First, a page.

Pool Noodle Sprinkler

Pool Noodle Sprinkler (8)

Here was the perfect project for a day that hit 90 degrees even before noon: turn a pool noodle into a sprinkler to cool off!

We’ve been having lots of fun with pool noodles the past few days, but this was the first time we added water to the mix. Travis loved helping with the set up. Use a sharpie to make dots on a long pool noodle, spaced about 5 or 6 inches apart. Poke through with a skewer.

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Cut a small piece of foam from a second pool noodle to plug up one end of the long pool noodle. Leave the other end open.

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Now it was time to get wet! We headed outside and hooked up a garden hose to the faucet, and inserted it into the noodle. Turn the hose on gently and increase the flow as needed.

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Both kids loved it right away!

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Our sprinkler turned out to be better for getting hands and feet wet than for running through, but they both seemed just fine with that.

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The “sprinkler” was also a little faulty; too little pressure and the water wouldn’t rise up through the holes. Too much and the plug on the other end flew out! (You can help avoid this risk if you use a zip-tie to secure the plug, but we had skipped that step).

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Nonetheless, the kids loved it, even when the hose came out wildly and added to the splashy fun. One thing is for sure: we’ll be using this sprinkler again as the hot summer continues!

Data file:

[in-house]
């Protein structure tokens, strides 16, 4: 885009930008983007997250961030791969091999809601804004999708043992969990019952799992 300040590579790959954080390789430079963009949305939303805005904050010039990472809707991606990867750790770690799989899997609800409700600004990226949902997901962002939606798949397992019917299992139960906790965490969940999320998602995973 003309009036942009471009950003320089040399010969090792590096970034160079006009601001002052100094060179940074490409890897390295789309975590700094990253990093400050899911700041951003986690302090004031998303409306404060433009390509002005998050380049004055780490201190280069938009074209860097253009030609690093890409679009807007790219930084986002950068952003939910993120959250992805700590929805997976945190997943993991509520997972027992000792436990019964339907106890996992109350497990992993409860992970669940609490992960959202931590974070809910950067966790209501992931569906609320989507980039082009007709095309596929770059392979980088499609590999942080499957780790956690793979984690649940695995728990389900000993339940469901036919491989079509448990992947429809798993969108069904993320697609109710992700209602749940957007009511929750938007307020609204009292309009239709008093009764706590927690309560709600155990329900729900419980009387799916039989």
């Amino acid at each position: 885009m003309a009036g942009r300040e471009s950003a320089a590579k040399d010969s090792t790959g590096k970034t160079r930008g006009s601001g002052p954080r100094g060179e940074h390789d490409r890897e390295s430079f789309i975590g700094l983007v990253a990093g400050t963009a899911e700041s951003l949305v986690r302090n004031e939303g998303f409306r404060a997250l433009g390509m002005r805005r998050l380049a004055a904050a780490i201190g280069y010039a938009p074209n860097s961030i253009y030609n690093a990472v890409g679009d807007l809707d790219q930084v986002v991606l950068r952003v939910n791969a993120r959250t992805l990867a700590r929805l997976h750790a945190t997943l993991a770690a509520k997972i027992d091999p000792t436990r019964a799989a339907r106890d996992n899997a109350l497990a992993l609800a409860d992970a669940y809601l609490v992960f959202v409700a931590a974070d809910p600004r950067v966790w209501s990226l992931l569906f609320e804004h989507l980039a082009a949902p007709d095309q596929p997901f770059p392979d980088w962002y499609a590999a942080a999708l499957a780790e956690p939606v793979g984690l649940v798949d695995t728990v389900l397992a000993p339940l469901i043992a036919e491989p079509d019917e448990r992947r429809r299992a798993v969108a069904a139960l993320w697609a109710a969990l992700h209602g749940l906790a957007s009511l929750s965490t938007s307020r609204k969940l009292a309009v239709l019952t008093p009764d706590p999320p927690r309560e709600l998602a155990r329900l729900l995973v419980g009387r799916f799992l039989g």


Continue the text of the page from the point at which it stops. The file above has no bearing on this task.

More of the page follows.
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Salt Painting, Two Ways

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Today Veronika made art with salt! We tried two variations on this project, and I definitely preferred the former. But test them both out and see which one your child enjoys more!

For the first, you’ll need small empty spice containers, or any similar container with small holes in the lid. In each jar, I combined a little bit of salt with a little bit of powdered paint. Put the lid on securely and shake to combine.

Salt Painting (1)

Veronika then helped squeeze glue onto dark construction paper. Squeezing glue bottles is great for strengthening little hands, so resist the urge to help out too much!

Salt Painting (2)

Once we had a nice gluey canvas, I showed her how to shake the containers. Not only did they make a great noise, but she loved watching the colored salt sprinkle down.

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She liberally poured, but it was easy to tip the paper and shake off the excess when it was time to set her masterpiece aside to dry.

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Now on to version number two! This time, we made big blobs of glue on the paper. Instead of colored salt, we poured on regular salt.

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Then we added little pools of food coloring for her to swirl through with a paintbrush.

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Unfortunately this project got goopy very quickly. I would use less glue and less food coloring next time! But she enjoyed the messy process, and seemed very curious about the thick mixture tangled in the bristles of her paintbrush.

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Which one did your family like best? Please share in the comments!